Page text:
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This week, Wenona commemorated Anzac Day at our Principal’s Assembly for both Senior and Junior School.
In the morning at our Senior School Assembly, our cadets formed a catalfalque party in front of the stage, standing with their heads bowed and facing outward as a sign of respect for those who have fallen.
Charlotte (Year 9) gave the After Prayer and Lexie (Year 9) recited the 1918 Moina Belle Michael poem We Shall Keep the Faith.
Guest speaker, LTCOL Elisabeth Barnett, Commanding Officer, 1st Close Health Battalion, gave a powerful speech about the ongoing legacy of the first ANZACs. She highlighted the importance of mateship, service, courage and sacrifice, values that go to the very essence of Australian soldiery and continue to live on in our Armed forces today.
Maddy and Mattise (Year 9) gave an interesting insight into General Sir John Monash GCMG, KCB, VD who was an outstanding military leader and led a brigade at Gallipoli. He was noted for his brilliant command of the Australian Army Corps in France, which resulted in a number of great victories that are credited with having shortened the course of the Great War.
At the end of the Assembly, students observed a minutes silence before the cadets solemnly marched out to lay a wreath at the Cenotaph.
In the afternoon, our Year 6 Junior School Prefects, Nina, Phoebe, Imogen and Lucy, and our Service Learning Prefects, Olivia, Gemma and Claudia, put on an extremely informative and moving Assembly, ably assisted by our ICT Prefects, Lottie, Yasmin and Elly, and supported by Mr Pomfrett.
Nina, Phoebe, Imogen and Lucy spoke about the proud history of ANZAC traditions, including Lieutenant General Birdwood, the legendary commander who first adopted the word ‘ANZAC’.
They spoke about Flanders field and explained why the red poppies that bloomed there have now become a flower of remembrance. And they commemorated the 100th anniversary of the Battle of Villers-Bretonneux, where the Australian forces turned the tide of the war forever.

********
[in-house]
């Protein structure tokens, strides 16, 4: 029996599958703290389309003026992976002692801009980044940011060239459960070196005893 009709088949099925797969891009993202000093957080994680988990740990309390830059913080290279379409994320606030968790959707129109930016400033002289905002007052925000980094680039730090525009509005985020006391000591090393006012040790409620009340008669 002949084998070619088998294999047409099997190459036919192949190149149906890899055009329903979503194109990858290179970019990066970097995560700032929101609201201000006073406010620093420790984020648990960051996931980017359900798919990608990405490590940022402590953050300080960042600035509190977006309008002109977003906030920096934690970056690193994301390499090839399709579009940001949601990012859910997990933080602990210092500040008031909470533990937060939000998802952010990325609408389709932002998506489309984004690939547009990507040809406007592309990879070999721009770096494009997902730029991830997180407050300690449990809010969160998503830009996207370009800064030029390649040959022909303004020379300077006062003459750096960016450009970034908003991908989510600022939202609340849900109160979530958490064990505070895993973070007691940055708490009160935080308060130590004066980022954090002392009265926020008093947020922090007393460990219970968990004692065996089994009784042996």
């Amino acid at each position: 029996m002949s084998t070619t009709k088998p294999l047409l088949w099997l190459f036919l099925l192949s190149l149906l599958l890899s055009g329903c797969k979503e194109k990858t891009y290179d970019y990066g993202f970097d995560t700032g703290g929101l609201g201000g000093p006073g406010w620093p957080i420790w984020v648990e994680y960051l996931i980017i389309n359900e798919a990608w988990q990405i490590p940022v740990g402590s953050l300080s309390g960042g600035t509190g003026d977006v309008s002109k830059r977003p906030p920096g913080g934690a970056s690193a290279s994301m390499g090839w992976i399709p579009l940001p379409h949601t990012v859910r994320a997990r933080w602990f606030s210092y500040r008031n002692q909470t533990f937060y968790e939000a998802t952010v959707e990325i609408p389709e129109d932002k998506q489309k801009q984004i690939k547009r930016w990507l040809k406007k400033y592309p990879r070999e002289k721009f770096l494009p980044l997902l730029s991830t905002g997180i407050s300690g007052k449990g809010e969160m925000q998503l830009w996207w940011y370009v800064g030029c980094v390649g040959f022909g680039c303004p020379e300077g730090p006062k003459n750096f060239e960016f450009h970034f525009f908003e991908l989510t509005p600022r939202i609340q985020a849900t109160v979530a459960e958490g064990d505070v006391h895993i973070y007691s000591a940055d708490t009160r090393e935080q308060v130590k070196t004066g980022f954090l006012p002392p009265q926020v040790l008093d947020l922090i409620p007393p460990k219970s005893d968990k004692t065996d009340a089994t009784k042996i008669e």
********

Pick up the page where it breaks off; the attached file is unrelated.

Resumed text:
For most of us, the image usually associated with 25 April, 1915 is that of Australian soldiers charging bravely up the steep slopes of Gallipoli. A fact that is less well-known is that behind the scenes, Australian nurses on that same day were attending to hundreds of battered and bleeding men on the decks and in the confined wards of hospital ships moored off the cove.
Olivia, Gemma and Claudia had meticulously researched the role that the Australian Medical Corps played in the First World War, focusing particularly on Australian nurses, Sister Lydia King, Sister Ella Tucker and Sister Louise Young. Dressed in the typical nurse’s uniform of the time, they cleverly brought to life the heartache, despair, fear and friendship these nurses experienced as war raged around them, quoting directly from their letters home and their diary entries.
“I shall never forget the awful feeling of hopelessness on night duty. It was dreadful….Shall not describe their wounds, they were too awful. One loses sight of all the honour and glory in the work we are doing,” said Olivia, quoting directly from the diary of Sister Lydia King.
Guest speaker, Dr Sam Hay, a Major in the Royal Australian Army Medical Corps and a serving GP, has been deployed six times, including a tour of Afghanistan.
He provided an extremely informative and interesting insight into the sorts of situations and patients that he encountered during his deployment. This included Poppy the bomb dog, who was injured after sniffing out explosives and was treated in the same way as any soldier.
Dr Hay finished up by saying to the students, “I give you the sky and I just can’t wait to see how high you’ll go.”
At the end of the Assembly, the audience faced west for the playing of The Last Post and observed a minutes silence.
As Anzac Day fell during the holidays this year, Bec and Sophie (Year 12) generously represented Wenona at the Dawn Service at North Sydney War Memorial. And Clare (Year 12), pictured here with the Mayor of North Sydney, Jilly Gibson, spoke eloquently at the Kirribilli RSL Anzac Service.
They shall grow not old as we that are left grow old
Age shall not weary them, not the years condemn
At the going down of the sun and in the morning
We will remember them
Lest we forget